8- Mikael Zewski: Lots of tools here and he could be the next great gate attraction in the Quebec region. Zewski has a lot of speed and is beginning to refine his professional style. Was kept active recently and that will continue going into the New Year.
9- Antonio Orozco: Now based in San Diego, Orozco, like Rios and Ortiz before him, hails from Garden City, Kansas. He has a fan-friendly style and really works the body well on the inside for a young fighter. Now 12-0 (with eight stoppages), Orozco’s competition will be stepped up in 2012.
10- Michael Perez: This fledgling lightweight scored four KOs in his four outings the past year. He looks like a fighter who will be involved in some fun fights down the line. “The Artist” faces Omar Figueroa on the January 6th edition of “ShoBox” in a match-up of two undefeated lightweights.
HONORABLE MENTION: Randy Caballero, Dannie Williams, Luis Ramos, Demetrius Andrade, Sadam Ali, Darley Perez, Yaundale Evans, Jayson Velez, Pierre Cote
THE CHAPPIE BLACKBURN AWARD (for “Trainer of the Year”)
Tie: Ann Wolfe/Virgil Hunter: Hey, who says I can't have two winners? Both trainers may be known for having only one signature boxer but they have to be given credit for playing such an integral part in their careers from the very inception. Hunter has molded Ward into one of the most unsolvable riddles in all of boxing. As for Wolfe, well, it's this simple: you think he beats Angulo the way he did without her preparing him the way she does or guiding him in the corner?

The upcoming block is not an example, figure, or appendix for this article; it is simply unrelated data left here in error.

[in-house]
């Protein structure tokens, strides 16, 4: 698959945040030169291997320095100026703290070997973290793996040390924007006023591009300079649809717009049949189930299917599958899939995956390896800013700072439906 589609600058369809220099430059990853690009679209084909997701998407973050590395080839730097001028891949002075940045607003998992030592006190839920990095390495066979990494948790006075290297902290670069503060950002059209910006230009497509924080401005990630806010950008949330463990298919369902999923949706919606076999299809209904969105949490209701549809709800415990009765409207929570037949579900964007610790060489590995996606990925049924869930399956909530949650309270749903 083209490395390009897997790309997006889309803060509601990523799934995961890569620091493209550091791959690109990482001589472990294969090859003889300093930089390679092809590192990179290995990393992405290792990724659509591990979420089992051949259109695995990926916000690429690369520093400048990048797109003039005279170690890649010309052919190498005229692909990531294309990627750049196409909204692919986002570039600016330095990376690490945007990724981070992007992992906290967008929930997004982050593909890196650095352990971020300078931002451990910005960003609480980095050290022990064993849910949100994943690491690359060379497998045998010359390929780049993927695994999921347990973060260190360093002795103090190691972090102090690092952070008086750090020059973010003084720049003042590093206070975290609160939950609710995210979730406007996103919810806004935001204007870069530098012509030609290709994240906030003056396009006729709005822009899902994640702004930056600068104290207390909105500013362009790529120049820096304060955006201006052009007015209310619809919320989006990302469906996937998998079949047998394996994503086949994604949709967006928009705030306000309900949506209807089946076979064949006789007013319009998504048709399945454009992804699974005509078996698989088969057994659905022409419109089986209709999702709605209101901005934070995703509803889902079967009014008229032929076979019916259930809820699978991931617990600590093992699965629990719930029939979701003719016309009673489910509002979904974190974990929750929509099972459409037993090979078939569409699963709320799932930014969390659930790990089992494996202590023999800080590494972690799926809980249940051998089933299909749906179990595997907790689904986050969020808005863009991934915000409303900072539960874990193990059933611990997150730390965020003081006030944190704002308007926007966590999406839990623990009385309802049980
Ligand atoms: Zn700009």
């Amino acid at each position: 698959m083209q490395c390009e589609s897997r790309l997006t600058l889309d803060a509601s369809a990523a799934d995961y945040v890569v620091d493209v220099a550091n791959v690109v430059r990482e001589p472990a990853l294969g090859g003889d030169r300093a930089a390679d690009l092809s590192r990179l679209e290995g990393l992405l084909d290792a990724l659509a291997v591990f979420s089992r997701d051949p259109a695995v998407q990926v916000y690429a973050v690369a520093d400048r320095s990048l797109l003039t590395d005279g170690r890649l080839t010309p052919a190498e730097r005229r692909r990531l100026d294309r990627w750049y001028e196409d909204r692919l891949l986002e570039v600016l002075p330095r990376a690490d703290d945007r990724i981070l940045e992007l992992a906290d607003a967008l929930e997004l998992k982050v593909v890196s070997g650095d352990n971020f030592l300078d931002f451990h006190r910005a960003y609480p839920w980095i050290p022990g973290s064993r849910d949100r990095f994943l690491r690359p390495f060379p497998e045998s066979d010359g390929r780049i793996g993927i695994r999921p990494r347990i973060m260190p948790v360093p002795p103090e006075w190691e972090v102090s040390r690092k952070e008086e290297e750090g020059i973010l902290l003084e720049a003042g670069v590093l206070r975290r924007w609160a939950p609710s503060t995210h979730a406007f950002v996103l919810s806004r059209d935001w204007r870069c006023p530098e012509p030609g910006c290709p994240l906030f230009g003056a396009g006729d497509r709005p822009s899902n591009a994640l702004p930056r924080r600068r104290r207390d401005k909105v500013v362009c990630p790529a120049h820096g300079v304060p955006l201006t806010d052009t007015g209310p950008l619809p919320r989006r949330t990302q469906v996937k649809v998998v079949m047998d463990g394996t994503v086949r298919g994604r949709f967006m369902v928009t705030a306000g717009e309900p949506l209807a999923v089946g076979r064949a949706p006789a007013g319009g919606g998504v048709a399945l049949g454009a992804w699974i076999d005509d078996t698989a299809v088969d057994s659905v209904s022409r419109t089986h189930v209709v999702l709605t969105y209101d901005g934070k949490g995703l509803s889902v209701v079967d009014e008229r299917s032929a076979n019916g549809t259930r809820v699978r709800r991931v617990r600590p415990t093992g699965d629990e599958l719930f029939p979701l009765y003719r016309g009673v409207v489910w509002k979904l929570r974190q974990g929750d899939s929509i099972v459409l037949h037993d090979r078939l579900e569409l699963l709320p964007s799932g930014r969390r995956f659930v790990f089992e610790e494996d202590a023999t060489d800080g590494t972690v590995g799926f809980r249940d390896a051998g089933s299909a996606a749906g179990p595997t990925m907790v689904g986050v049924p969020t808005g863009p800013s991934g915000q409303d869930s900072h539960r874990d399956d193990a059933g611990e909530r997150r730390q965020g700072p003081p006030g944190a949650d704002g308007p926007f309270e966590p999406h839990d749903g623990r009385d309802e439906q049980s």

These two don't have the most fighters in their stables but it's hard to argue that they don't have the greatest impact on their prized pupils.
3. Robert Garcia: Got off to a strong start in 2011 and his fighters scored some strong victories throughout the year. What's troublesome is Rios’ inability to consistently make weight- which, in many respects, falls on the trainer. But with Garcia’s strong stable, you could see him picking up this award in the upcoming years.
TEX RICKARD AWARD (for “Promoter of the Year”)
1- Top Rank: In an era full of TV packagers that do nothing more than live off television licensing fees and casino subsidies, this company better than anyone else knows how to create attractions and stage big events. Their last two big cards (Manny Pacquiao-Juan Manuel Marquez III and Miguel Cotto-Antonio Margarito II) were complete sell-outs and did strong pay-per-view numbers. Top Rank remains on the cutting edge as it relates to the new technology and social media.
2- Golden Boy Promotions: GBP had another productive year, staging some of the year’s best fights of under its banner (Marcos Maidana-Erik Morales and Lamont Peterson-Amir Khan), continued the development of Saul Alvarez and bolstered its relationship with Floyd Mayweather. 
3- Frank Warren/Eddie Hearn (Tie): These two British rivals will ensure this market will be strong for years to come. On a routine basis, they stage cards that are full of energy, atmosphere and, most importantly, fans.
1- Nobu Ishida TKO 1 James Kirkland: Ishida was thought to have absolutely no hope versus “Mandingo” but he put him down three times in the first round in stunning fashion, handing Kirkland his first pro loss.